THE gazetted legal statutory instrument amending lockdown regulations by setting the 6PM to 6AM curfew, now requires church gatherings, jogging, walking and cycling to take place not earlier than 8AM or later than 3PM.
The definition of “wearing a face mask” in a public place now means that wearers must “securely” cover their nose and mouth with the mask.
Acting Minister of Health and Child Care Prof Amon Murwira gazetted Statutory Instrument 174/20 under the Public Health (Covid-19 Prevention, Containment and Treatment) (National Lockdown) (Amendment) Order, 2020 (No. 14) on Wednesday.
The new law stipulates that those who fail to comply face hefty penalties of up to $36 000 or a year in jail. The curfew definition of essential services includes all services already defined as essential for other purposes with six deletions.
While the production, supply, delivery and distribution of food, fuel and coal is permitted during the curfew hours, supermarkets and food shops cannot operate during the curfew. Banks, bureaux de change and the like have to obey the curfew, except their security staff can work at night. Courts, the Zimbabwe Stock Exchange, public examinations and Parliament remain essential services for all other purposes, but have to obey the curfew.
The amendment to the lockdown regulations adds mining and the operations of designated tobacco auction floors to the list of services that are exempted and can operate during the curfew.
Under the curfew all travel by those who are in non-essential services, in or out of vehicles, is prohibited during the curfew hours and they must stay at home.
However, there are five categories of exemption from the movement ban, but the onus is on the person moving outside curfew hours to satisfy the officer enforcing the curfew.
People are allowed to “break” curfew to buy medicine, move to and from work if they are employed in the essential services, seek medical attention, go to the home of a relative who needs medical help, or if they are a member of staff of a foreign mission or agency and are going to that mission.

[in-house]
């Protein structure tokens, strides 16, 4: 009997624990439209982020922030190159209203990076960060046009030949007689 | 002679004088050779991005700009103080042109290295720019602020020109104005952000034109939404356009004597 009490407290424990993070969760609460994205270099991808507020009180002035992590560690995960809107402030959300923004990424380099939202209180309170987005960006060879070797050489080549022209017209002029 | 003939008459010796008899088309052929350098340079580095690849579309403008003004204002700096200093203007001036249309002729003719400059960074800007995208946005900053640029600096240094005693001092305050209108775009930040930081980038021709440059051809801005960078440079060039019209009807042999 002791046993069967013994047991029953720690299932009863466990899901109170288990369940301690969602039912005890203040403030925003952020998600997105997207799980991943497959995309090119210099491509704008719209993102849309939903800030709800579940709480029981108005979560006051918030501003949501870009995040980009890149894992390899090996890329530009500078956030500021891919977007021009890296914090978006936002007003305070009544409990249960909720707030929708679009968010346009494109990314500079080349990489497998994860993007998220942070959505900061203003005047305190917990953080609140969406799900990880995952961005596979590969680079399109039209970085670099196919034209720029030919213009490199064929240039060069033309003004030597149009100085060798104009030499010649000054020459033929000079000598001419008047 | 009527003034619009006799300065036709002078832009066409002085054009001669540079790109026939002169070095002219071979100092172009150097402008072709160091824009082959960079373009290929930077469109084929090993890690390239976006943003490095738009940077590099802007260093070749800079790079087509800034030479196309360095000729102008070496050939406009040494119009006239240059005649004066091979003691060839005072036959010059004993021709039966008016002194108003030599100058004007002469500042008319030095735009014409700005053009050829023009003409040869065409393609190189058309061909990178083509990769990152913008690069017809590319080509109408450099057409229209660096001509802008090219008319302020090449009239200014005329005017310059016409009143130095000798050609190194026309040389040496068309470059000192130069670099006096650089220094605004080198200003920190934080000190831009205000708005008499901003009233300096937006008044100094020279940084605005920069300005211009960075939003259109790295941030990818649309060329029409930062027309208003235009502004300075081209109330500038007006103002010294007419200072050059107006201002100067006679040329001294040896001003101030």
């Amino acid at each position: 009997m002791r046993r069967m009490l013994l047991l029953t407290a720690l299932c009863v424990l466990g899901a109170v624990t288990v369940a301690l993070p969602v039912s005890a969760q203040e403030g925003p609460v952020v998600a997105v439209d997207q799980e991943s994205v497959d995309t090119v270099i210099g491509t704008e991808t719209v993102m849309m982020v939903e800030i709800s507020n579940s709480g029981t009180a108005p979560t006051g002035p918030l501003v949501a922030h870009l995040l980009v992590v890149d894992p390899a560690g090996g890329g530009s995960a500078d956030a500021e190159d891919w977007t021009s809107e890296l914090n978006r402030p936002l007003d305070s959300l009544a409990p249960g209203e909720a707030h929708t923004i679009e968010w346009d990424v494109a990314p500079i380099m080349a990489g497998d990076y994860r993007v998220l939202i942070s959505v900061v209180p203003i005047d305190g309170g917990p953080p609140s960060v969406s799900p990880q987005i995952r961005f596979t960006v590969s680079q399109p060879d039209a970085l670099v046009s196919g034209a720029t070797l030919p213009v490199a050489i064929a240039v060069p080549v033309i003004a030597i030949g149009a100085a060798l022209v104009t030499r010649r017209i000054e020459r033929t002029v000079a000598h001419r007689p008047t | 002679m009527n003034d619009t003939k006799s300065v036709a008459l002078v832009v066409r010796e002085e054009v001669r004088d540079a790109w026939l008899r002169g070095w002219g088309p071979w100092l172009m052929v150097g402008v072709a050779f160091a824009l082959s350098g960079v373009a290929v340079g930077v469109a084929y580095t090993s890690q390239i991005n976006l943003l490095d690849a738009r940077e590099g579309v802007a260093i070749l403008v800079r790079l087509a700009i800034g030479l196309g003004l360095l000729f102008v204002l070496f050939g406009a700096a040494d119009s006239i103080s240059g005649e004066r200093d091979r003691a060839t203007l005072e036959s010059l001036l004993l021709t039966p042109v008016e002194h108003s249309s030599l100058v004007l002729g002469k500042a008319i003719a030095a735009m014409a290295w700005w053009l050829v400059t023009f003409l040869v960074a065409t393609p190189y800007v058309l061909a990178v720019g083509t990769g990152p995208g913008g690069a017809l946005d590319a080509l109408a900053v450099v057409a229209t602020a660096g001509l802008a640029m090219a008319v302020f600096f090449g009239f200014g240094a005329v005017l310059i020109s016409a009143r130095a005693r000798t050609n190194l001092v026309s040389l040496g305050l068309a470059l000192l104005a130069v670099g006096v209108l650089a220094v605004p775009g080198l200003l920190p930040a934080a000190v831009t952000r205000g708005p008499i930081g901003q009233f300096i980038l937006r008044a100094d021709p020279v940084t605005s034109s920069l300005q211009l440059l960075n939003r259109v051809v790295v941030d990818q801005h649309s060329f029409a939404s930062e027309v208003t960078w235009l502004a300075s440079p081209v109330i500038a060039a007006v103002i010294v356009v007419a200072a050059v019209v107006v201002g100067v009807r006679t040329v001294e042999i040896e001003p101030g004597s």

Besides the essential services and businesses, there are also exempted businesses. These remain the same with no change of definition and so can continue operating, but their hours have been shortened back to 8am to 3pm. This means all industrial and commercial businesses, including those in the informal sector that have been already exempted, can continue.
Supermarkets, food shops, fuel outlets, restaurants, and safari and hunting operations have, however, for the purposes of operating times been added to the list of non-essential businesses that can operate only between 8am and 3pm.
Some of these, especially restaurants and service stations, had been able to operate outside the previous restrictions on hours, but no longer.
The amended regulations now lay down the rules for what happens when a member of staff of a non-essential, but exempted business, which for this purpose now includes the food shops, restaurants, service stations and safari operations, tests positive or is confirmed to have died from Covid-19.
The relevant premises have to be closed and disinfected before reopening and immediately before the reopening every other member of staff who could have been in contact with the affected member of staff must be tested.